Exhibition-Made History. Revisiting Epochal Shifts from the Modern to the Contemporary
Maria Bremer, Ph.D.
Under what circumstances, and through what agencies does a new historical period come into place? Over the past decades, the term of 'the contemporary' was introduced in historical and art historical scholarship to define a new historical condition in its own right, which – in the light of global perspectives – is mainly seen as shaped by the premise of globalization, neoliberalism, and digitization. Countering such a totalizing logic of the contemporary, this project proposes to focus on the late postwar art scene in Rome, which has long been neglected in Anglophone and German scholarship alike, to unravel an alternate definition of the contemporary deeply informed by place and history.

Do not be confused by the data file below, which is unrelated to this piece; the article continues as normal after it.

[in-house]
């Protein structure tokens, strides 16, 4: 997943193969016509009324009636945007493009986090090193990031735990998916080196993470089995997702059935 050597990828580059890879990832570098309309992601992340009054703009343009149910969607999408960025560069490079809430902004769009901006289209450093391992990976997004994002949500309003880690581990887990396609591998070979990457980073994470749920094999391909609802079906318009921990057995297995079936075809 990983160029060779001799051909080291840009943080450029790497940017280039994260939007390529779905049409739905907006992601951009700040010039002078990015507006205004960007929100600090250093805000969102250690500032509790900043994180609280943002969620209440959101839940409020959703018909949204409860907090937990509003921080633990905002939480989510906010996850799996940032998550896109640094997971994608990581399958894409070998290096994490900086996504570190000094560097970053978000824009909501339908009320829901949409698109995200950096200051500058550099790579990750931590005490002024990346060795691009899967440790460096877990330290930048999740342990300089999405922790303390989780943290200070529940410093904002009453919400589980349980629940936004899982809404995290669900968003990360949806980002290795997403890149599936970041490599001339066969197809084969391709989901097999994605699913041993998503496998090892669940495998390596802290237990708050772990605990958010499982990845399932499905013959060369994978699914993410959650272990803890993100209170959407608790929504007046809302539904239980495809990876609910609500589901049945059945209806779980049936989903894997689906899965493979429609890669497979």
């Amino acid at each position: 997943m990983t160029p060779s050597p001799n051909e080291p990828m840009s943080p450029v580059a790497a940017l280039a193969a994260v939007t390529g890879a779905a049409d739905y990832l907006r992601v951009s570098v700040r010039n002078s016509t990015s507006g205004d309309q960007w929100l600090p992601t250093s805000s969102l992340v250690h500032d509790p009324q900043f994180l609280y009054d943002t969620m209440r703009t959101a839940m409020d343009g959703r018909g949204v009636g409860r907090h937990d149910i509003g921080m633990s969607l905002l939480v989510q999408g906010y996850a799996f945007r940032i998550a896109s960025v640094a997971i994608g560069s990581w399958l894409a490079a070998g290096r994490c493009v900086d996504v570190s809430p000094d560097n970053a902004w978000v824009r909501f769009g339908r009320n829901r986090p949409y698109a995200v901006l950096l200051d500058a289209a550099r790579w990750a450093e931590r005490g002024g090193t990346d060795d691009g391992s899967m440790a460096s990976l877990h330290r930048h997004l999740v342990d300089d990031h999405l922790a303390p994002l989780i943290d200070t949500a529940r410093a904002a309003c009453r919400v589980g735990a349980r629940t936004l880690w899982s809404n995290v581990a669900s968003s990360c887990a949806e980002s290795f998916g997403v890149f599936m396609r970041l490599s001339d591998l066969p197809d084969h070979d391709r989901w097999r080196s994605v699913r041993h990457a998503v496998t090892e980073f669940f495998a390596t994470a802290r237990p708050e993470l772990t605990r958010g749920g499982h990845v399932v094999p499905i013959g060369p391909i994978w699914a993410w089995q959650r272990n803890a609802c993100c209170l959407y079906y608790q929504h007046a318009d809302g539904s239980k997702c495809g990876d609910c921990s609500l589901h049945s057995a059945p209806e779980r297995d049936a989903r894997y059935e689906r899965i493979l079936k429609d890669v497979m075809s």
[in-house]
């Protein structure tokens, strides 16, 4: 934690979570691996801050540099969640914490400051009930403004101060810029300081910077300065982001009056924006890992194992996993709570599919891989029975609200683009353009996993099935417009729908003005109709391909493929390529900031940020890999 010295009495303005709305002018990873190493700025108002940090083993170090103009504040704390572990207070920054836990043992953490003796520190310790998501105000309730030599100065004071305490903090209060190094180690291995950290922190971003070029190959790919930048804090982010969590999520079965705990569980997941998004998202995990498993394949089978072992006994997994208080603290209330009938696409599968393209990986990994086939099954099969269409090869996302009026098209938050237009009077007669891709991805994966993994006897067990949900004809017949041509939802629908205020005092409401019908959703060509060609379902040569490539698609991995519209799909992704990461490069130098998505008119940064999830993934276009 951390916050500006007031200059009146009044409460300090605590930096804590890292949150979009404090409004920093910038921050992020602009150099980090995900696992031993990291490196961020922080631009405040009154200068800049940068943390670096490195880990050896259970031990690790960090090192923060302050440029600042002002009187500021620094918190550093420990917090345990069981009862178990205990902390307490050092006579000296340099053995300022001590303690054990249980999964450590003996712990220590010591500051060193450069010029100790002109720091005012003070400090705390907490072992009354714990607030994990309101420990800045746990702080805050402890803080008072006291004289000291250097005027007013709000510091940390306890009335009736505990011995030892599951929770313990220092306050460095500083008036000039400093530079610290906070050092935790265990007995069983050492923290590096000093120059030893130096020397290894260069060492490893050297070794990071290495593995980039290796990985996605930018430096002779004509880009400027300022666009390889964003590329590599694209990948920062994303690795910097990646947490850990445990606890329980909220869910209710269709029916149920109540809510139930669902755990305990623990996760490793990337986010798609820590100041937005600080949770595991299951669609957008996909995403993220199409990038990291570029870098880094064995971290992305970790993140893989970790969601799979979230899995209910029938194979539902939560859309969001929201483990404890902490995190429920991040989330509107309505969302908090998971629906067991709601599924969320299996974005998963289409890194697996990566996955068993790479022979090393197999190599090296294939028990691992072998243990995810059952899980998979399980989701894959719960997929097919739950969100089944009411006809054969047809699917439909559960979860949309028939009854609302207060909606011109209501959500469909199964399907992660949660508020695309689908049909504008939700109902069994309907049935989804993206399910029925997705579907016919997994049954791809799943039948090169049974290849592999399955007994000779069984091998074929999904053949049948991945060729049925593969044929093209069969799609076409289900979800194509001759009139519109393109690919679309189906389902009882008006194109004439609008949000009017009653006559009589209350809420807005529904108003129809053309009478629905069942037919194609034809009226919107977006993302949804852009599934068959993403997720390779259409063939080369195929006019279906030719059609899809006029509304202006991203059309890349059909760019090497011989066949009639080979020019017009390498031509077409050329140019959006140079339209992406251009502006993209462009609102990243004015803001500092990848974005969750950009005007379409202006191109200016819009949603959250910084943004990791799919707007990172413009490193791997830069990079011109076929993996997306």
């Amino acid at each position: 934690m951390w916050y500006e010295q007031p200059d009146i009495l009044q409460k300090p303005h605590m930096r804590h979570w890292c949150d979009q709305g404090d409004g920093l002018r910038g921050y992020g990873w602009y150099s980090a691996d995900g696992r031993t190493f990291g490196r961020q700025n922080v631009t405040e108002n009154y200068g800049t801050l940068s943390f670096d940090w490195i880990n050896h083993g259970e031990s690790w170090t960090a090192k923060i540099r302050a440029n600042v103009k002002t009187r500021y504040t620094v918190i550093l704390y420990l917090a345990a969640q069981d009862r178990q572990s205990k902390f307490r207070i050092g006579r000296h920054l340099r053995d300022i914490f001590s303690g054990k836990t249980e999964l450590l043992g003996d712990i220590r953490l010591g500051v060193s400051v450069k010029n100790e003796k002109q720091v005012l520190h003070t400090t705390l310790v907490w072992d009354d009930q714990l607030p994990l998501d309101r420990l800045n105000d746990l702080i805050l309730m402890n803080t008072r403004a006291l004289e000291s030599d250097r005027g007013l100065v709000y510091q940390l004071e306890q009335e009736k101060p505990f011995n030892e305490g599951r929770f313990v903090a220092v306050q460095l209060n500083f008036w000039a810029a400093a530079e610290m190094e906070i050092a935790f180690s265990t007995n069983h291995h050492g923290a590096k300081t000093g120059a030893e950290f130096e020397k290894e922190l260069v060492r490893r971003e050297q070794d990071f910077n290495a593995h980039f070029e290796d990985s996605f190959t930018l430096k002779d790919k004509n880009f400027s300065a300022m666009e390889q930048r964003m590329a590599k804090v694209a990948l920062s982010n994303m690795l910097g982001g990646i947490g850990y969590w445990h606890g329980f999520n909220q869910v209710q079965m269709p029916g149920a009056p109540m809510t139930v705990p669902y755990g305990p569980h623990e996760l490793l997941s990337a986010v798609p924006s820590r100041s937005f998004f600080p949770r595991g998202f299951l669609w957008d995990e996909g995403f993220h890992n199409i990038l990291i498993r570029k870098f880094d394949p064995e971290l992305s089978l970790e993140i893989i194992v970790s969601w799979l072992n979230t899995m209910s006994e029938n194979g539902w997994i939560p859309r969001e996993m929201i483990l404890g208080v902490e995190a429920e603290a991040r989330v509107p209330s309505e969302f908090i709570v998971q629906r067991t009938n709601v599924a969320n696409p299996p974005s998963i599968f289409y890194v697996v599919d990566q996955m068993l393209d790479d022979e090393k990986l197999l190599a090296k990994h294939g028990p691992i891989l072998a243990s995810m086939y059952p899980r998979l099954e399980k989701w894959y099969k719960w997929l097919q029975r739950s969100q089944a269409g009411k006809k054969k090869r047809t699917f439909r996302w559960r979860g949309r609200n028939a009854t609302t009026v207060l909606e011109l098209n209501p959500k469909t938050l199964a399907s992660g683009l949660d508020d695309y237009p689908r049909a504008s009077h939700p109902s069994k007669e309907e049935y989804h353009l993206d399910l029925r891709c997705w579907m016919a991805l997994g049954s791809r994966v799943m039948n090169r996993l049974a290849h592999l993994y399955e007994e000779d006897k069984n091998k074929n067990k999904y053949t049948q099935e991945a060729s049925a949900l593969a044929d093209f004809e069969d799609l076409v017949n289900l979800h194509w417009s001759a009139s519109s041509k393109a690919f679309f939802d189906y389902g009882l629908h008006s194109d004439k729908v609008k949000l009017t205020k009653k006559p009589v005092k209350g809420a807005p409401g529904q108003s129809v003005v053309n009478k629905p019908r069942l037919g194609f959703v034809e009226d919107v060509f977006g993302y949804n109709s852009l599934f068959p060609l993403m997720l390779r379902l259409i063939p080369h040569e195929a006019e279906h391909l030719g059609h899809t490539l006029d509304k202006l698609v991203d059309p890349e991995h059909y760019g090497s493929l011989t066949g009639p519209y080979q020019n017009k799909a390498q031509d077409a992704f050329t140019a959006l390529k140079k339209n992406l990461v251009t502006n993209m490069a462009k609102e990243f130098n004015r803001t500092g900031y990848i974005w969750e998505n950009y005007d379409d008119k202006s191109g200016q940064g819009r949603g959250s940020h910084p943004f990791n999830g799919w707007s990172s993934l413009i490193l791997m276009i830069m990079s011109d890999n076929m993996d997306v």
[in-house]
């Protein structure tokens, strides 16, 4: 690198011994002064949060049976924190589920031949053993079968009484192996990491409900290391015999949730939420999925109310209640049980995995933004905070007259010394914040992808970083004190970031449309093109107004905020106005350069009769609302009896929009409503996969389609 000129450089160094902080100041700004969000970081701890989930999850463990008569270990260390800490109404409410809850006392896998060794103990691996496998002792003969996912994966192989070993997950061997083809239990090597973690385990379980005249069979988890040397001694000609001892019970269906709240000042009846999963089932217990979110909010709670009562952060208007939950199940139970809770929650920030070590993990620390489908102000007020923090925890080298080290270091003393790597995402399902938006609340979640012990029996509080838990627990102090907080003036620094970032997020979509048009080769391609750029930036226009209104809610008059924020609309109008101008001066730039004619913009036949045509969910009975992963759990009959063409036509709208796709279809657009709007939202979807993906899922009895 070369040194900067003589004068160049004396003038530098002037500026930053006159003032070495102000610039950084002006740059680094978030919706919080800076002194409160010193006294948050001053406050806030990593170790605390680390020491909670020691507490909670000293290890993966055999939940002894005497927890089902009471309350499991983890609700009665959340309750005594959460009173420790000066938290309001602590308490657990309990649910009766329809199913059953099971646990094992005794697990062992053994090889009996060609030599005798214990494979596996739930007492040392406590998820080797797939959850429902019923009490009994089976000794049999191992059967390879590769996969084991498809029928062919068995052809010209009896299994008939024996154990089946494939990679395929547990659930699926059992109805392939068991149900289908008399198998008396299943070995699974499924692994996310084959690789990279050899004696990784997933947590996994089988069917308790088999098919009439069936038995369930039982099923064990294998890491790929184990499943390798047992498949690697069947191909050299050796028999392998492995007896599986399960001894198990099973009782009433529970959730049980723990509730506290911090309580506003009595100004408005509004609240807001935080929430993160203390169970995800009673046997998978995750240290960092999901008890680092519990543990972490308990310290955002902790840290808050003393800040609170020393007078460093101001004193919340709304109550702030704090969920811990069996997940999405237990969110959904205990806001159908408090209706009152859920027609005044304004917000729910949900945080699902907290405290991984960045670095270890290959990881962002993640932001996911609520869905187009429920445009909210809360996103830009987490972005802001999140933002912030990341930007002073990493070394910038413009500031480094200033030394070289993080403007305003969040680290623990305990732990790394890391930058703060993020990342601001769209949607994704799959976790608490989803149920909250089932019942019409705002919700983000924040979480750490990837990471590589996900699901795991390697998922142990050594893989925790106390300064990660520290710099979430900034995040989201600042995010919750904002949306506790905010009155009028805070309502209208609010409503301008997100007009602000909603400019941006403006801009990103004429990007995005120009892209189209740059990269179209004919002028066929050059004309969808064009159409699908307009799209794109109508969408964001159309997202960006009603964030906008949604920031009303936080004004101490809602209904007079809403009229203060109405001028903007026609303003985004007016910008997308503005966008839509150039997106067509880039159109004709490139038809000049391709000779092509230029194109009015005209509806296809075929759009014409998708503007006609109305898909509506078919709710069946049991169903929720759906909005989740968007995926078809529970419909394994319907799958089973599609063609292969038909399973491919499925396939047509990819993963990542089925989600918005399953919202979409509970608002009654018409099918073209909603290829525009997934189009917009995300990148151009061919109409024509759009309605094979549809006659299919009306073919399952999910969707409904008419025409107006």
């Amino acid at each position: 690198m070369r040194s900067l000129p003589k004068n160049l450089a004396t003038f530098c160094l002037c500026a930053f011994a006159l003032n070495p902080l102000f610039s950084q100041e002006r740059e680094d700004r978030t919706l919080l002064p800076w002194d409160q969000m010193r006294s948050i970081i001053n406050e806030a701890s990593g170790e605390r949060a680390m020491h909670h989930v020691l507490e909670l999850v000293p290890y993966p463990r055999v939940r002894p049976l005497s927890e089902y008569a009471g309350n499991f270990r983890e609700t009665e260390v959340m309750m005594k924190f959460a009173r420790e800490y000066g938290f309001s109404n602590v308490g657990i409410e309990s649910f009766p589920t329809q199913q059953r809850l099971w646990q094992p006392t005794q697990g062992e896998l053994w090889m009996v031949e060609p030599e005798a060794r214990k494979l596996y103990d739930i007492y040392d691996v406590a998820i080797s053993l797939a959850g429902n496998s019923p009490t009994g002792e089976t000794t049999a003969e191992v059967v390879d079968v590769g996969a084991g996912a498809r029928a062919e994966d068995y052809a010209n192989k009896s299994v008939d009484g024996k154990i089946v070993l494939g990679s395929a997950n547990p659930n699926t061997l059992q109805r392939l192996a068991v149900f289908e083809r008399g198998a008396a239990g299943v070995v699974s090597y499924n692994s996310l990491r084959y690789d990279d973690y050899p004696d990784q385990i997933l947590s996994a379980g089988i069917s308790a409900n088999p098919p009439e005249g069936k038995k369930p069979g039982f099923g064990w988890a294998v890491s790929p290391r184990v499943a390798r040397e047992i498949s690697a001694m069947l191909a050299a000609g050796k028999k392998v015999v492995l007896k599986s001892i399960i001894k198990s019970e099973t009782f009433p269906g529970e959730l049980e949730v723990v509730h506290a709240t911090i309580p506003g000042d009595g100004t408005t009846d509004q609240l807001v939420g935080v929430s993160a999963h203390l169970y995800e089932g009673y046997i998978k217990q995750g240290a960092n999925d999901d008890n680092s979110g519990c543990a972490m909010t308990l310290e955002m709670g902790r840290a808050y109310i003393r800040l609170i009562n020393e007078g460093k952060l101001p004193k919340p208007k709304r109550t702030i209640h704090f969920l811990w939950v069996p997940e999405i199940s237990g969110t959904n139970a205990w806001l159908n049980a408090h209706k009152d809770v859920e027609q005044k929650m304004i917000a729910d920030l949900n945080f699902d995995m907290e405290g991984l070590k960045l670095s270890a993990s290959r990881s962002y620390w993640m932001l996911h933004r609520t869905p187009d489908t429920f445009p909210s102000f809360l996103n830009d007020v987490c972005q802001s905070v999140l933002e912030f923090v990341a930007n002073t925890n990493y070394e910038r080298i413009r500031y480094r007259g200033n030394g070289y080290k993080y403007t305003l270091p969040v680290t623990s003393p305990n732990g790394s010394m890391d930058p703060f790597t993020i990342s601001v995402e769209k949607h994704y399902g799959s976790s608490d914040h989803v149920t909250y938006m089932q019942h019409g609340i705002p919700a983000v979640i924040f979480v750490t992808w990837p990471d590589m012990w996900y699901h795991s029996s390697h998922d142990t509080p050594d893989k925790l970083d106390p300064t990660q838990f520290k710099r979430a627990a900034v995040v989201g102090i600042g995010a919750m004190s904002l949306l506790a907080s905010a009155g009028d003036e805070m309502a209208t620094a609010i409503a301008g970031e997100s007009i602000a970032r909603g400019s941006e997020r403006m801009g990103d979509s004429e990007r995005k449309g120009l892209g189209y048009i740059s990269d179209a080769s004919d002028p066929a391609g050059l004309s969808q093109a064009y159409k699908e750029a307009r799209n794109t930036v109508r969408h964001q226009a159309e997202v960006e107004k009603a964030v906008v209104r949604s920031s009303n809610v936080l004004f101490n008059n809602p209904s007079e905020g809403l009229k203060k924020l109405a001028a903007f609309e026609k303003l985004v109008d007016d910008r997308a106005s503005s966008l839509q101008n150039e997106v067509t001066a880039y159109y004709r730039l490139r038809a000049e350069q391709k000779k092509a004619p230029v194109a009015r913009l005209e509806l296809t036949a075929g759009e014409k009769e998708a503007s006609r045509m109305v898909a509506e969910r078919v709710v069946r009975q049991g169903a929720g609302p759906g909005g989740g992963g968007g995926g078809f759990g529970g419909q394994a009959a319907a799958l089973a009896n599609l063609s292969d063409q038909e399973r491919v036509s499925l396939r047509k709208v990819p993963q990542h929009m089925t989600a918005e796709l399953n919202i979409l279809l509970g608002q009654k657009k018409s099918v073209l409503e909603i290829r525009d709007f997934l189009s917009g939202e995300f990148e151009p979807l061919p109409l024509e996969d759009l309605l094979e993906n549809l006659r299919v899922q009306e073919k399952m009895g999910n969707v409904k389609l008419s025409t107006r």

Such a situated definition of the contemporary was brought forward in the framework of exhibitions – most ostensibly, on the occasion of the show 'Contemporanea. 1973-1959', held at the Villa Borghese underground parking lot in 1973. To reconstruct what the contemporary meant in Rome, the project thus proposes to turn to exhibitions, arguing that the invention of periodizing concepts is not a prerogative of historical scholarship exclusively. As situational spaces and discursive apparatuses, exhibitions intervene both on history understood as 'event' and on history understood as 'narrative' – they make and write history. What will be at stake in the project, therefore, is to study the consolidation of a new historical period shifting the vantage point from artworks to exhibitions. By treating the question of how the present morphed into a distinct period through the lens of exhibitions, early historiographies of the contemporary will be brought to the fore.